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This is so amazing.


Man Charged In Capitol Police Assault Has A Controversial Sandwich Business Back Home



When news broke Monday that two men had been charged federally with assaulting Capitol Police Officer Brian Sicknick, who later died after defending the Capitol during the Jan. 6 attack, one of the names carried a long history in Morgantown, West Virginia.

“This guy has had so much bad karma coming his way that I hope he goes to jail for a long time,” one commenter on a Morgantown Facebook group wrote of one of the defendants, George Tanios. “He’s such a horrible person.”


“I wish I could say that I was surprised,” wrote another.


Tanios now faces charges including assaulting an officer with a dangerous weapon and conspiracy to injure an officer. Prosecutors say Tanios was with another defendant, Julian Elie Khater, who appeared to spray police officers — including Sicknick — with a chemical irritant during a scuffle on Capitol grounds. Khater allegedly retrieved a canister from Tanios’ bag, telling him “Give me that bear ****,” and then used what prosecutors said appeared to be a chemical spray on police.


But the bad blood against Tanios in Morgantown, which is home to West Virginia University, doesn’t have much to do with the alleged assault of a police officer during an attempted insurrection.


Tanios has… a reputation, one that quickly becomes evident reading through reviews for his restaurant, Sandwich University. (Tanios allegedly wore clothing with a “Sandwich U” logo to the Capitol attack.) 


After one reviewer, David, complained about his food on GrubHub, the Sandwich University account replied: “David is smoking crack everyone!” When someone else complained about a Sandwich University driver on Google, the store responded by acknowledging the complaint and saying they had reprimanded the driver — but that wasn’t all.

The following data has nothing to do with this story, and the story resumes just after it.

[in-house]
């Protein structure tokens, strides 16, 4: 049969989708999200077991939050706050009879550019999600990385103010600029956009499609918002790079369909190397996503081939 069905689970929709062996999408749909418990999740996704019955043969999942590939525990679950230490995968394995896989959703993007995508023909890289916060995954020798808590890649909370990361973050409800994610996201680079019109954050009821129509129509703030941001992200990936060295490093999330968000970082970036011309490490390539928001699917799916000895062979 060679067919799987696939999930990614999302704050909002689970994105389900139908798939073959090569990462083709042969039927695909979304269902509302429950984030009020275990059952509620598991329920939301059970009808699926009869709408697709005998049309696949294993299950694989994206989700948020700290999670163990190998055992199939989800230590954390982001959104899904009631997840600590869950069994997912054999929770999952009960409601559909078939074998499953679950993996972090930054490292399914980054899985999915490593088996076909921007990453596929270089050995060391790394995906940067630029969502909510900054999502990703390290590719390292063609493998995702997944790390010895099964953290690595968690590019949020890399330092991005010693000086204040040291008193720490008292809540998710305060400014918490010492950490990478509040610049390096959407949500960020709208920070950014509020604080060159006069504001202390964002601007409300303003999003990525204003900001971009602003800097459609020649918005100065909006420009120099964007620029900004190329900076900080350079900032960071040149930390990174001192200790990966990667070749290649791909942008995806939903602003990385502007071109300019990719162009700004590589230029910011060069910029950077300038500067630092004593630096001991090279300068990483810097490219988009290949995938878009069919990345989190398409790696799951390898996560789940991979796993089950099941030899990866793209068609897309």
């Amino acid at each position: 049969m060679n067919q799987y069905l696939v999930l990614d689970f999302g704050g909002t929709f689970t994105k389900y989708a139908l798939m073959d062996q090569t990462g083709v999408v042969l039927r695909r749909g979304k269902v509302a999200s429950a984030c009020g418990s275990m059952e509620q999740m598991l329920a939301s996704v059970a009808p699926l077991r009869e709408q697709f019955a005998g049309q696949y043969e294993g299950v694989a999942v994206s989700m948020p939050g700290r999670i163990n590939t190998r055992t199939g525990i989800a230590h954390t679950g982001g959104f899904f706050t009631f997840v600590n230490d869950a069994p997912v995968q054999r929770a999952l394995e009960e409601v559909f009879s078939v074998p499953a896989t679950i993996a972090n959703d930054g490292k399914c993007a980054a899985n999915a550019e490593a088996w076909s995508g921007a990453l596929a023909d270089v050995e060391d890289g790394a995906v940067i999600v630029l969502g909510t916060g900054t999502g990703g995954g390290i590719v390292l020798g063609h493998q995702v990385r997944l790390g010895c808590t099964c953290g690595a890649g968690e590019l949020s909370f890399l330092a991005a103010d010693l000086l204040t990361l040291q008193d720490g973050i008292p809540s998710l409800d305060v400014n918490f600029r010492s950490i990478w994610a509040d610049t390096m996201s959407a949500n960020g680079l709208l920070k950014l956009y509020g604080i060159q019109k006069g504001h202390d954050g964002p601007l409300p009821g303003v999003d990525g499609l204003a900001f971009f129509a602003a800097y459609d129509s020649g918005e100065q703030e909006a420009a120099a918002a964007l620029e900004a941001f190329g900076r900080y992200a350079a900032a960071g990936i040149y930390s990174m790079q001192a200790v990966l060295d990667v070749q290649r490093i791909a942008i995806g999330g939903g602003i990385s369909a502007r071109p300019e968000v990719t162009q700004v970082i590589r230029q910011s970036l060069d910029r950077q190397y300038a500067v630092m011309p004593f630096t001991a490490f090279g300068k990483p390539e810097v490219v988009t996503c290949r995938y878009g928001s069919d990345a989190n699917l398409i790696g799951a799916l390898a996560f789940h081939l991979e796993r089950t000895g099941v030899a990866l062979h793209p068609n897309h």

“Like the Old Snowflake that you are, you stayed in a fit of rage and could not tell me what to do about it,” the response read. “Yes we were very busy and I am sorry we do not have a dedicated person to sit here and listen to you cry about it over the phone for over 10 mins (Which I did). You get 1 star for crying on the phone and half a star for complaining online wishing we go out of business.” 


It wasn’t just customers with a grudge against Tanios: Over the years, student-focused publications including Barstool Sports and TotalFratMove captured Sandwich University feuding with former employees over Twitter. 


An archived Twitter account for Tanio’s restaurant shows Sandwich University frequently retweeting then-President Donald Trump. And on Instagram, an username associated with Tanios, “kingofthefatsandwich,” posted a screenshot of a one-star review that read “If donald trump was a restaurant manager, this is who he would be.” The account seemed to take that comment as flattery. 


“To [sic] epic not to share,” the account responded. 


On top of the decidedly aggressive customer service, Tanios also ticked off some customers with so-called “ghost kitchens,” or restaurants that purport to be independent eateries when, in fact, they are re-branded versions of an existing kitchen. In September, one disgruntled West Virginian Reddit user counted multiple restaurants that shared Sandwich University’s address, including “Sub Me Sideways,” “Burgers in Bed” and “Wingin’ It.”


“My friends and I have actually made a game of guessing which restaurants are real and which restaurants are ‘****ing Sandwich University again,’” the Reddit user complained.


Tanios told Morgantown Magazine that the different restaurant names allowed him to appeal to different customers.


“Our location here has always been delivery-heavy, but everyone kinda put us in a box, saying we were just drunk food. But in reality, we really aren’t,” he said.